Cal To Road-Test Toyota Plug-In Hybrid
|Topics: Toyota Prius
July 27, 2007
The Toyota Motor Corp. took a big leap last Wednesday towards marketing plug-in hybrid cars when it announced it would provide two specially-made Priuses to the University of California for testing on American roads.
The largest Japanese automaker will be the first to put the experimental electric-gas hybrid cars on American streets for daily driving when the Priuses take to the road in Berkeley and Irvine this fall, said Michael Taylor, a Chronicle staff writer. Plug-in hybrids run mostly on rechargeable batteries can run 100 miles on a gallon of gas.
Toyota’s announcement came less than a week after a study by the Natural Resources Defense Council and the Electric Power Research Institute, a power-industry trade group, revealed that the widespread use of the gas-sipping cars would dramatically limit greenhouse gases and curb domestic oil consumption.
Bill Kwong, a Toyota spokesman, said that the plug-in test program will be conducted at UC Berkeley and UC Irvine. The customized cars appear like the conventional Priuses, but unlike the showroom model, the experimental version runs mostly on its electric motor and plugs into a 110-volt house current for overnight charging. Kwong said that the car will travel up to seven miles on electricity alone and can go up to 60 mph in pure electric mode.
“This is absolutely the first step of a major manufacturer in putting plug-ins on the road,” said Felix Kramer, the founder of the California Cars Initiative, a Bay Area plug-in hybrid advocacy group. “It forces every single carmaker to figure out what it's going to do. It means the race is really on.”
Hybrids are powered by a combination of a gasoline engine and an electric motor. Advocates of alternative energy have reiterated for years that because most daily trips are often no more than a few dozen miles, those trips could be made on electric power, saving the gas side of the car for prolonged journeys.
Many advocates see plug-in hybrids as a means to save the gasoline side of the car for longer journeys. “Toyota's experimental hybrids will simply add a second nickel metal battery. Susan Shaheen, a research director at UC Berkeley's Institute of Transportation Studies, will supervise the testing of one of the plug-in Priuses. Institute staffers, faculty members and students, along with employees of some local businesses, will take the altered Prius through its paces to see how it performs in the everyday world, the trip to the grocery store, the run down to San Jose for a business meeting,” wrote Taylor.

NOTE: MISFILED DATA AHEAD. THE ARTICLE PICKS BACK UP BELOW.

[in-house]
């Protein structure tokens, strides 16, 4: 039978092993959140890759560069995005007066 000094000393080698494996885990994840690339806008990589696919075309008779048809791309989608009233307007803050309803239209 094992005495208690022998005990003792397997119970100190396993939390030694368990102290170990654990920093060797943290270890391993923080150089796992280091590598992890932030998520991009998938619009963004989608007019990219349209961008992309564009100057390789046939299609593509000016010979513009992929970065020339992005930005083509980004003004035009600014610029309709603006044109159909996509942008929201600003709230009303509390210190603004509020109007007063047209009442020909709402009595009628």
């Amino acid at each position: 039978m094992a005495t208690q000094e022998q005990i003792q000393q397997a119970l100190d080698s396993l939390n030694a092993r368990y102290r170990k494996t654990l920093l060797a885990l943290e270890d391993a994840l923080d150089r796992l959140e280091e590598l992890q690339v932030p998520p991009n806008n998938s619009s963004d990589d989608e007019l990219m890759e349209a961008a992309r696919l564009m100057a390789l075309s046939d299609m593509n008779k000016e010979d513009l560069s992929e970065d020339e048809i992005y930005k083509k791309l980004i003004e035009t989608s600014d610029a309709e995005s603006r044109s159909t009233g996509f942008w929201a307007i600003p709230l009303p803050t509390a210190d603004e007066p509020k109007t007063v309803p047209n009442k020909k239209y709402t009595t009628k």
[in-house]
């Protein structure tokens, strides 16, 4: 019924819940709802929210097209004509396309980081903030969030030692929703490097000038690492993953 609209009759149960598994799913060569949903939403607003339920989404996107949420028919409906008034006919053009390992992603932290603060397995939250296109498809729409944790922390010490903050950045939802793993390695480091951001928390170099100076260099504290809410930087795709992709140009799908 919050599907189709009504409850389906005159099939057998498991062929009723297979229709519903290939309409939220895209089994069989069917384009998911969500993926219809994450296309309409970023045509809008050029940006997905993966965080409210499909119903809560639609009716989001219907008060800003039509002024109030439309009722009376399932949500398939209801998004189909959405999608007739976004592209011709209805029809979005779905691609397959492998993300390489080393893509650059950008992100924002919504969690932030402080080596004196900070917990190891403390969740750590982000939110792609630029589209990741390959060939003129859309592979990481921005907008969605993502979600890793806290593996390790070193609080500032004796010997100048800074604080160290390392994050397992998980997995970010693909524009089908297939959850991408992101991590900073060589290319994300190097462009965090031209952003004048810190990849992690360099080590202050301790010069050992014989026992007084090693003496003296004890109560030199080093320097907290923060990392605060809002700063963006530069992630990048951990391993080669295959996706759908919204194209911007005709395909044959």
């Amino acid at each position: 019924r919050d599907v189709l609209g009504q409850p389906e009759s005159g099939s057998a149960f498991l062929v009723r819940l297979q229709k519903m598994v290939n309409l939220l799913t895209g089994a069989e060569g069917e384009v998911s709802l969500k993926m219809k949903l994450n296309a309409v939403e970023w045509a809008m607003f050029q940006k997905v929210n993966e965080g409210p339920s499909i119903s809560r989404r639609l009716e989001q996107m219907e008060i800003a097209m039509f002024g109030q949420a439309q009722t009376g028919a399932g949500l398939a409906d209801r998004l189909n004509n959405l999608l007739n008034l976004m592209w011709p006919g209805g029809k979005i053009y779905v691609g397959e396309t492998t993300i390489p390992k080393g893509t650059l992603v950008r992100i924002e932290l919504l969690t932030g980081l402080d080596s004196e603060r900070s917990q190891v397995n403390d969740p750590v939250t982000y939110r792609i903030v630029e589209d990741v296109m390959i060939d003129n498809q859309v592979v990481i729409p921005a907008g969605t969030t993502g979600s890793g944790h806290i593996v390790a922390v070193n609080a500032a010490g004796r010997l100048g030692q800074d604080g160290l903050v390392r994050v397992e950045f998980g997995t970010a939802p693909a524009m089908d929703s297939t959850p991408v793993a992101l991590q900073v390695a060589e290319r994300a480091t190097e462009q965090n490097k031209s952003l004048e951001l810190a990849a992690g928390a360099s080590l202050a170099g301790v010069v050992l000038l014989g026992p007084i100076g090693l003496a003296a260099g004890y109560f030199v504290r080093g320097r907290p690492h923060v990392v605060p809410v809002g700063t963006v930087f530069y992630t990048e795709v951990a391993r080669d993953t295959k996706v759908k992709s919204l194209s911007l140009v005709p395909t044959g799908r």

“I'll look at the response of users to plug-in technology, see how they (deal with) refueling and charging, to get a sense of how different this is from (using) a traditional internal combustion engine car or a gas-hybrid vehicle,” Shaheen said. “And I will definitely get to drive this car, I hope.”
Shaheen said that nonetheless, she thinks hybrid energy “is an alternative pathway and we're looking for different energy pathways, so the choice is not only a gasoline-powered car. When I do research, I think people are looking for choice. They are seeking energy pathways.”
Other automakers are working on plug-in vehicles to catch up. General Motors says that it is building a plug-in version of its conventional Saturn Vue SUV hybrid. The Saturn AC compressor, engine, exhaust, filter and more will be enhanced to serve that purpose.
DaimlerChrysler, meanwhile, has had about six Dodge Sprinter plug-in hybrid vans in fleet use on American streets in 2006. The Ford Motor Co. is developing a fleet of about 20 plug-in hybrids to “test the technology and see how this works with the (electrical power) grid,” said Jennifer Moore, a Ford spokeswoman.
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